# Local shielding requirements for the STAR detector Page: 3 of 15

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surrounds a 3.55 mm radially thick beam pipe.8 If the cylinder (magnet) has a length L in

the beam (Z) direction, then we define loss "on a magnet" as incident particles interacting

uniformly along the length L at a depth of 1 mm into the beam pipe at the midplane

azimuthal position. Uniformity in the Z direction is chosen simply because, in the absence

of a fault model, no other choice is reasonable. Loss is forced on the magnet midplane

because both many fault conditions (e.g. - a shorted coil in a dipole) will affect the bending

plane orbit more than the vertical and because this choice gives somewhat higher radiation

levels. The choice of 1mm depth comes from the following order-of-magnitude argument.

In a linear machine, the divergence, x', in the transverse coordinate x is of order a-x/p

where a and p are the usual lattice parameters. If one pretends that the beam could blow

up to a value of x equal to the vacuum pipe radius, then an x' is defined and a reasonable

depth of interaction would be It-x' where I in the nuclear interaction length. In the

insertion regions close to the experimental halls, the vacuum pipe radius, lattice functions,

and interaction lengths all vary (the last because both protons and heavy ions are

considered), but typical values for the depth of interaction obtained in this way range

between .05 mm and 2 mm. Although the value of 1 mm was assumed in all cases for the

results given below, a limited number number of calculations were performed forcing

interactions at 0.1 mm depth and no difference (<20%) was observed.

III. Description of the Calculations

The approximation used for the magnets in the immediate vicinity of the 6 o'clock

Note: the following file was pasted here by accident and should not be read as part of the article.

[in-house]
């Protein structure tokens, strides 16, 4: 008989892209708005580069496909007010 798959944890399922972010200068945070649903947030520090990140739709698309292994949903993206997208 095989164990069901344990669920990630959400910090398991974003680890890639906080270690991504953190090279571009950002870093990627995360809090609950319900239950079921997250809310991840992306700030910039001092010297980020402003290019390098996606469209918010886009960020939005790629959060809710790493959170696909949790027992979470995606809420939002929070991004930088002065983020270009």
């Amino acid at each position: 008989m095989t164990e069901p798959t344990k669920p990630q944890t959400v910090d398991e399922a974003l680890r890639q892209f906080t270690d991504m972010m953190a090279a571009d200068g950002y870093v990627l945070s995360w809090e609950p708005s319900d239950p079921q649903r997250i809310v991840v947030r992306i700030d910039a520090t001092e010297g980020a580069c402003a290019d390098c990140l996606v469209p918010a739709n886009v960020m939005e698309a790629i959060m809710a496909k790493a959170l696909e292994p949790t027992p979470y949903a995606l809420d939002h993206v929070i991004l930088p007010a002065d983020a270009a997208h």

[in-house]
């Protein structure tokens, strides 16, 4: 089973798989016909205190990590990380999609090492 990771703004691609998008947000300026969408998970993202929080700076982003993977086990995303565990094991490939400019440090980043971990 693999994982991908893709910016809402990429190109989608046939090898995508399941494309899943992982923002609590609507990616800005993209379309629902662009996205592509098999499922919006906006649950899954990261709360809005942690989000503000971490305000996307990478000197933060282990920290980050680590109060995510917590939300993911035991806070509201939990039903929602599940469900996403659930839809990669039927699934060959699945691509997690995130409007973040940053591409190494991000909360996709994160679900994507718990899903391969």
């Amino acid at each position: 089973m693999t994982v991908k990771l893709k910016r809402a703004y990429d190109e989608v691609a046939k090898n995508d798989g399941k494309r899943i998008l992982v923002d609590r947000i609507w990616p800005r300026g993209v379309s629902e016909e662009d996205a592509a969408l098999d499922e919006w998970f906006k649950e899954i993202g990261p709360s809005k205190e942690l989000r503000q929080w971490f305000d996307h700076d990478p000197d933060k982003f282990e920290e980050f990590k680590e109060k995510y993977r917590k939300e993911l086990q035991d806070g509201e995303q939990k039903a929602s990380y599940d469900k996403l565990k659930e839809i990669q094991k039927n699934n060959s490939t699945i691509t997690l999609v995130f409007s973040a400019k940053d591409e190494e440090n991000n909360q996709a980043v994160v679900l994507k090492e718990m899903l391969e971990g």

region is sketched in Fig. 1. Only one ring is included in the simulation whose axis is the

beam axis (Z coordinate) in the hall. The outer boundaries of the magnets shown in Fig.

1 are the approximate radii of the yokes and no distinction is made between the coils and

yokes both of which are taken to be steel. In all calculations magnetic fields (appropriate

for p = 6m) are assumed within the aperture shown. No fringe fields are included and the

"return fields" in the yokes are ignored.

Fig. 2 shows the two-dimensional approximation of the geometry in the hall region.

In this figure Z=0 marks the beginning of the hall and corresponds to Z ~ 26.5m in Fig.

1. The only materials considered to be present in the hall are the beam pipe, the return

yoke and end cap(s) of the STAR solenoid9, and the enclosure itself. The latter is assumed

to be heavy concrete0 whose front wall and side wall begin at R = 4.4m and Z = 2.75m

respectively. Both walls are 1.20m thick (-4 ft.) which preliminary calculations showed to

be approximately the required thickness. The dashed lines on the enclosure and magnet

indicate that most calculations were terminated at Z - 9m, which a subset of calculations

showed to be sufficient.

Two-dimensional calculations are required because of the prohibitive computer time

required to obtain good statistical accuracy in a full three-dimensional geometry. The

meaning of "two-dimensional" in the CASIM context is that the material and star binning

assume azimuthal symmetry. However, the tracking is performed in three dimensions which

allows approximate "corrections" to be made for effects which break this symmetry. In this

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A., Stevens. Local shielding requirements for the STAR detector, report, June 1, 1992; United States. (digital.library.unt.edu/ark:/67531/metadc863727/m1/3/: accessed January 19, 2019), University of North Texas Libraries, Digital Library, digital.library.unt.edu; crediting UNT Libraries Government Documents Department.